Fifth in a series of articles discussing A Billion Wicked Thoughts, a controversial new book by Ogi Ogas and Sai Gaddam that uses the internet to study human sexuality in some new and unusual ways.
Photocredit: Pedrosimoes7 via Creative Commons
As Simple As It Gets
“Wolfgang likes to look at images of female derrieres. He prefers certain poses: bent over, legs splayed, leaning on her knuckles. He like these images so much that he is willing to pay for the privilege of looking at them. Sometimes he pays several times a day. This might seem excessive, though not exactly remarkable, except for one fact: Wolfgang is a monkey.” — A Billion Wicked Thoughts, p. 23.
Of course. A monkey in an experimental lab, where his sexual preferences are being studied. Monkey or man, the phenomenon is instantly familiar, right? We discussed the subject last year in these pages, in “Men and their computers, alone together.”
The principal sexual cues for male humans, just like for male monkeys, involve visuals of a prospective sexual partner’s anatomy. The principal male sexual cues are anatomical, and visual. Young and old, gay and straight, all around the world, men seem to want to look at body parts.
Which parts? Both gay and straight men want to see something good in the chest area (breasts for straights, pecs for gays), something appealing between the legs, and a good butt. In addition, straight men seem to have a thing for small feet.
Small feet? Sure, of course. Remember Cinderella? A Billion Wicked Thoughts quotes psychologist Donald Symons: “In the Cinderella folktales the prince is never canvassing his kingdom in search of a girl whose feet will fill out a gravy boat of a shoe.”
In one of Ogas and Gaddam’s datasets, there were 93,885 sexual searches for feet and only 5,831 sexual searches for hands. Small feet represent a minor but definite male sexual cue.
As we’ll discuss in a future article, the presence of a small but definite male attraction to feet has far-reaching implications for understanding those individuals such as foot fetishists who are exclusively attracted to feet.
We’ll recall that body part fetishists are almost exclusively men. Getting stuck on one female body part, and an atypical one at that, seems to be an inherent vulnerability of the male sexual software. More on that later.
The authors claim to have found evidence for a variety of other male sexual cues as well.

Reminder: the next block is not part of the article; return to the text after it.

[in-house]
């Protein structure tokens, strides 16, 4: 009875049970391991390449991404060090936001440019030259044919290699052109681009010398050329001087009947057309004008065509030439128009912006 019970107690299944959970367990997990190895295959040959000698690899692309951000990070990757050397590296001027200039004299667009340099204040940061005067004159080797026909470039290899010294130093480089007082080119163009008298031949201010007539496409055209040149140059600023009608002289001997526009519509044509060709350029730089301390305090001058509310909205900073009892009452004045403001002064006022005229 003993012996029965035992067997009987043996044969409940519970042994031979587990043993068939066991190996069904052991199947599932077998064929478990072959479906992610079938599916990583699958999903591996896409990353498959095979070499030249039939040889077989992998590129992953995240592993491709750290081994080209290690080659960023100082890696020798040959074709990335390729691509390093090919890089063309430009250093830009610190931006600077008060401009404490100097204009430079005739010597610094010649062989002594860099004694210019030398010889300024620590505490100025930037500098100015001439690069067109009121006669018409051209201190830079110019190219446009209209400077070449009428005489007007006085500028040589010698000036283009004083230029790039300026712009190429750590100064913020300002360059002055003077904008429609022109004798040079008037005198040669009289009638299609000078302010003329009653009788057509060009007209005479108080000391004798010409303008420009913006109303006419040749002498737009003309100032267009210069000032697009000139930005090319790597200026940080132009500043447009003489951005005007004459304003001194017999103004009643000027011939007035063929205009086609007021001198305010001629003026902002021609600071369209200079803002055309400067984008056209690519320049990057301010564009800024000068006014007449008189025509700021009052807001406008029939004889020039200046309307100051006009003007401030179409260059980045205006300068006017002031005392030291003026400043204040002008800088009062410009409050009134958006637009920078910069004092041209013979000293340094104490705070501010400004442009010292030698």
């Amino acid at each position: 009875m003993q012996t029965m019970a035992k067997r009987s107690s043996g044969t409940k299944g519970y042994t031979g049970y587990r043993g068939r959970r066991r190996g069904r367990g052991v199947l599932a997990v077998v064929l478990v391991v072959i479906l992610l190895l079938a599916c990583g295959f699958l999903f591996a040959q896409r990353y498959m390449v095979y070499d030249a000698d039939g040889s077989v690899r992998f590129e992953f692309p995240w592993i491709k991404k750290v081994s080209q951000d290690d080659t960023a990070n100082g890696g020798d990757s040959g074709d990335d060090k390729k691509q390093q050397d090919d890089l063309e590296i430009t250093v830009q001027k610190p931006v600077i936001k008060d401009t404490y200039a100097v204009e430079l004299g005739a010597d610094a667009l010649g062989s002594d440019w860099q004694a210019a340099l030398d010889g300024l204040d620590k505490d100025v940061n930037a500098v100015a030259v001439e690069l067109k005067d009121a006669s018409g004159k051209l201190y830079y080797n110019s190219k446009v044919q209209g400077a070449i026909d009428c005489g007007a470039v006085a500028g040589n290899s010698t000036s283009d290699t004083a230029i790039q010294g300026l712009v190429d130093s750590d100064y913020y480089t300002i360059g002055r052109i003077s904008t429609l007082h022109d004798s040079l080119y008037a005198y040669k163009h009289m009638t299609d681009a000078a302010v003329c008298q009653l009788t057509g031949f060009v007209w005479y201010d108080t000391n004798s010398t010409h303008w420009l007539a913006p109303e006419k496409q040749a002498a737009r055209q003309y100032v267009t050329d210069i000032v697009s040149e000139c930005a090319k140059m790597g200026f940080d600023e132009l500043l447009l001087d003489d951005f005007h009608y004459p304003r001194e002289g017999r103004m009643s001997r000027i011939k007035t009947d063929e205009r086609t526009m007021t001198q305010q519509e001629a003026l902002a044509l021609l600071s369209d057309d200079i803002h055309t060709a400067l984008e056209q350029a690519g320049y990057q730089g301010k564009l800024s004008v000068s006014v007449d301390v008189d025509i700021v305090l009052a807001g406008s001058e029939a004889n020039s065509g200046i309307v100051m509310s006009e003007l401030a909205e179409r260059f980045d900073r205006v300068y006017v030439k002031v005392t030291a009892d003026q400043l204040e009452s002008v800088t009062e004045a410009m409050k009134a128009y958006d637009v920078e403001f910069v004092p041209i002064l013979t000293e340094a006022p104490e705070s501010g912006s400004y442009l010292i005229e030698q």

Hail to the Chief
The sexual excitement of a man’s partner appears to be a male sexual cue. Moaning and thrashing are always appreciated.
Another cue, interestingly enough, is the presence of another male who is perceived as physically dominant. As I noted in “The strange new science behind A Billion Wicked Thoughts,” — a possible explanation for the fact that many straight men like to look at large penises.
As Chris Ryan and Cacilda Jetha discussed in Sex at Dawn, early humans may have tended to mate promiscuously. Watching a female member of the tribe have sex with the chief would have been a big turn-on for the other men of the tribe — some of whom might now get a turn with her.
The idea of male sexual cues and male sexual software is intuitively appealing. The whole construct seems reasonable, and seems to fit with our everyday experience of male sexuality.
But is Male Sexuality Really That Simple?
No. It only appears simple when it’s limited to clicking images on a screen. Remember — as I discussed in “Studying sexuality — one mouse-click at a time,” the authors of A Billion Wicked Thoughts didn’t set out to study sex. Their book is limited to the cues governing desire.
In bed with a partner, your average man needs other things as well. He needs to feel valued. Appreciated. Accepted. And yes, desired. He needs to feel good about himself.
Sometimes people forget this. They buy into the idea that men are just monkeys, needing only a glimpse of female anatomy to get turned on. Yes, the sight of one’s partner with her top off can be a big plus. But her welcoming gaze can be important too.
Sometimes both men and women forget that sex is part of the relaxation response. People occasionally do it when they’re tense, but that’s the exception. For most couples, sex is a way of relaxing together.
But one wouldn’t know that simply from looking at men’s mouseclicks.
Let’s hope that the readers of A Billion Wicked Thoughts don’t interpret the authors’ findings as a general guide to male sexuality. Because if they do, then many more people will be even more misguided about sex than they are already.
You’ll notice that we’re now at the end of Part 5 of this series, and we haven’t even begun to discuss the book’s findings about female desire.
That’s going to take some time.
© Stephen Snyder, MD 2011
New York City